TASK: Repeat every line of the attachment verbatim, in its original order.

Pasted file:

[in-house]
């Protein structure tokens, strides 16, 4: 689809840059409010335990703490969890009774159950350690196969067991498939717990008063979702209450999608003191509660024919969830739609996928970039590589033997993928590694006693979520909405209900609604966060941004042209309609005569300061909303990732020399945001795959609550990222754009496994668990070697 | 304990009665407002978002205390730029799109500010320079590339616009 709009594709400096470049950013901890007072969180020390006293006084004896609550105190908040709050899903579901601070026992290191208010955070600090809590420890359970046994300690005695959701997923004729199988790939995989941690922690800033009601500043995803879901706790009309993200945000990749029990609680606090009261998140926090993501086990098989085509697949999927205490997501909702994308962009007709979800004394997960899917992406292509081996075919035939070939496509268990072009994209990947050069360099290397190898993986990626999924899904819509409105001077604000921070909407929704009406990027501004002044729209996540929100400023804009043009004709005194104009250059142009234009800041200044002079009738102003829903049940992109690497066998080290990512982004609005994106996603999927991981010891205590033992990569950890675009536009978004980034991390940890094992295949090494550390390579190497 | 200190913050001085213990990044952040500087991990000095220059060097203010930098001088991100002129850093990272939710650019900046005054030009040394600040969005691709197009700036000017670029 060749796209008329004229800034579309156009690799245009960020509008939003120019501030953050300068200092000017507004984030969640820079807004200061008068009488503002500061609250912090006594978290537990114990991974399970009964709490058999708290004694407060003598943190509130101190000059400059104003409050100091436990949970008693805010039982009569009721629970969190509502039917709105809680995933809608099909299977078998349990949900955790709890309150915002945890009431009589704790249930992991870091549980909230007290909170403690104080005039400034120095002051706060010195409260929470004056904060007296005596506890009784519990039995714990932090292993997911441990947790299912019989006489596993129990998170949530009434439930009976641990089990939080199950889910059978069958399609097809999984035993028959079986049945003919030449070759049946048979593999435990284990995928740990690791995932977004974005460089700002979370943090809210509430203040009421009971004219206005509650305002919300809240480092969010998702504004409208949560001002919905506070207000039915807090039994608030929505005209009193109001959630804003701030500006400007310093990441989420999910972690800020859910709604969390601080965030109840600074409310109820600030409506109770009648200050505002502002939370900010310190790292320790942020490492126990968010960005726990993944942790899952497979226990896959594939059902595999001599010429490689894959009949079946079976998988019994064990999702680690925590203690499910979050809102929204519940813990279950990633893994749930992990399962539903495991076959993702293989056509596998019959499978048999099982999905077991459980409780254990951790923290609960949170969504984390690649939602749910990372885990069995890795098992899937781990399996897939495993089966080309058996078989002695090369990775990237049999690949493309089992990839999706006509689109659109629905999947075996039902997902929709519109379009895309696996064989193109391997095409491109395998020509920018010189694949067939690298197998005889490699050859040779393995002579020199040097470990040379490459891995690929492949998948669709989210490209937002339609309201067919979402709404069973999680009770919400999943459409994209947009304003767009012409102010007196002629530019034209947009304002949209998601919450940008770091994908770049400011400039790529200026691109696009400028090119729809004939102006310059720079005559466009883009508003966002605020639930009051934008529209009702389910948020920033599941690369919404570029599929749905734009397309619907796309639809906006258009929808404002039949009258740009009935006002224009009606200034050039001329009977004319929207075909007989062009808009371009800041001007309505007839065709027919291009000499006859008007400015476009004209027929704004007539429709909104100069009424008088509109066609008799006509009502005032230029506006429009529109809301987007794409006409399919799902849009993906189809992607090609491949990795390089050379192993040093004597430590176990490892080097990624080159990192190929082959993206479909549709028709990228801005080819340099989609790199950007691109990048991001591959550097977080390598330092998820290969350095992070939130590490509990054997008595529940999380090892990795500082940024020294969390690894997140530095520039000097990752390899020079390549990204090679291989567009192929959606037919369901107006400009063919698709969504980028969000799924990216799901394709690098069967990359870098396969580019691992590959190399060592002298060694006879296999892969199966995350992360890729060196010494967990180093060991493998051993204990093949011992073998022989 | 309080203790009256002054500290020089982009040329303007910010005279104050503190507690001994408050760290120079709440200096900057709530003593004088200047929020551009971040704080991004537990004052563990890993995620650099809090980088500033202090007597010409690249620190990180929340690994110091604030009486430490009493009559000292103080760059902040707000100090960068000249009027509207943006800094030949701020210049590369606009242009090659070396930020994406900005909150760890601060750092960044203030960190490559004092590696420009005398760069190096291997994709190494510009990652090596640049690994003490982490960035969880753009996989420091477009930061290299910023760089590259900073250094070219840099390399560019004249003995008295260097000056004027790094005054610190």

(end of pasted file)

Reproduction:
[in-house]
């Protein structure tokens, strides 16, 4: 689809840059409010335990703490969890009774159950350690196969067991498939717990008063979702209450999608003191509660024919969830739609996928970039590589033997993928590694006693979520909405209900609604966060941004042209309609005569300061909303990732020399945001795959609550990222754009496994668990070697 | 304990009665407002978002205390730029799109500010320079590339616009 709009594709400096470049950013901890007072969180020390006293006084004896609550105190908040709050899903579901601070026992290191208010955070600090809590420890359970046994300690005695959701997923004729199988790939995989941690922690800033009601500043995803879901706790009309993200945000990749029990609680606090009261998140926090993501086990098989085509697949999927205490997501909702994308962009007709979800004394997960899917992406292509081996075919035939070939496509268990072009994209990947050069360099290397190898993986990626999924899904819509409105001077604000921070909407929704009406990027501004002044729209996540929100400023804009043009004709005194104009250059142009234009800041200044002079009738102003829903049940992109690497066998080290990512982004609005994106996603999927991981010891205590033992990569950890675009536009978004980034991390940890094992295949090494550390390579190497 | 200190913050001085213990990044952040500087991990000095220059060097203010930098001088991100002129850093990272939710650019900046005054030009040394600040969005691709197009700036000017670029 060749796209008329004229800034579309156009690799245009960020509008939003120019501030953050300068200092000017507004984030969640820079807004200061008068009488503002500061609250912090006594978290537990114990991974399970009964709490058999708290004694407060003598943190509130101190000059400059104003409050100091436990949970008693805010039982009569009721629970969190509502039917709105809680995933809608099909299977078998349990949900955790709890309150915002945890009431009589704790249930992991870091549980909230007290909170403690104080005039400034120095002051706060010195409260929470004056904060007296005596506890009784519990039995714990932090292993997911441990947790299912019989006489596993129990998170949530009434439930009976641990089990939080199950889910059978069958399609097809999984035993028959079986049945003919030449070759049946048979593999435990284990995928740990690791995932977004974005460089700002979370943090809210509430203040009421009971004219206005509650305002919300809240480092969010998702504004409208949560001002919905506070207000039915807090039994608030929505005209009193109001959630804003701030500006400007310093990441989420999910972690800020859910709604969390601080965030109840600074409310109820600030409506109770009648200050505002502002939370900010310190790292320790942020490492126990968010960005726990993944942790899952497979226990896959594939059902595999001599010429490689894959009949079946079976998988019994064990999702680690925590203690499910979050809102929204519940813990279950990633893994749930992990399962539903495991076959993702293989056509596998019959499978048999099982999905077991459980409780254990951790923290609960949170969504984390690649939602749910990372885990069995890795098992899937781990399996897939495993089966080309058996078989002695090369990775990237049999690949493309089992990839999706006509689109659109629905999947075996039902997902929709519109379009895309696996064989193109391997095409491109395998020509920018010189694949067939690298197998005889490699050859040779393995002579020199040097470990040379490459891995690929492949998948669709989210490209937002339609309201067919979402709404069973999680009770919400999943459409994209947009304003767009012409102010007196002629530019034209947009304002949209998601919450940008770091994908770049400011400039790529200026691109696009400028090119729809004939102006310059720079005559466009883009508003966002605020639930009051934008529209009702389910948020920033599941690369919404570029599929749905734009397309619907796309639809906006258009929808404002039949009258740009009935006002224009009606200034050039001329009977004319929207075909007989062009808009371009800041001007309505007839065709027919291009000499006859008007400015476009004209027929704004007539429709909104100069009424008088509109066609008799006509009502005032230029506006429009529109809301987007794409006409399919799902849009993906189809992607090609491949990795390089050379192993040093004597430590176990490892080097990624080159990192190929082959993206479909549709028709990228801005080819340099989609790199950007691109990048991001591959550097977080390598330092998820290969350095992070939130590490509990054997008595529940999380090892990795500082940024020294969390690894997140530095520039000097990752390899020079390549990204090679291989567009192929959606037919369901107006400009063919698709969504980028969000799924990216799901394709690098069967990359870098396969580019691992590959190399060592002298060694006879296999892969199966995350992360890729060196010494967990180093060991493998051993204990093949011992073998022989 | 309080203790009256002054500290020089982009040329303007910010005279104050503190507690001994408050760290120079709440200096900057709530003593004088200047929020551009971040704080991004537990004052563990890993995620650099809090980088500033202090007597010409690249620190990180929340690994110091604030009486430490009493009559000292103080760059902040707000100090960068000249009027509207943006800094030949701020210049590369606009242009090659070396930020994406900005909150760890601060750092960044203030960190490559004092590696420009005398760069190096291997994709190494510009990652090596640049690994003490982490960035969880753009996989420091477009930061290299910023760089590259900073250094070219840099390399560019004249003995008295260097000056004027790094005054610190």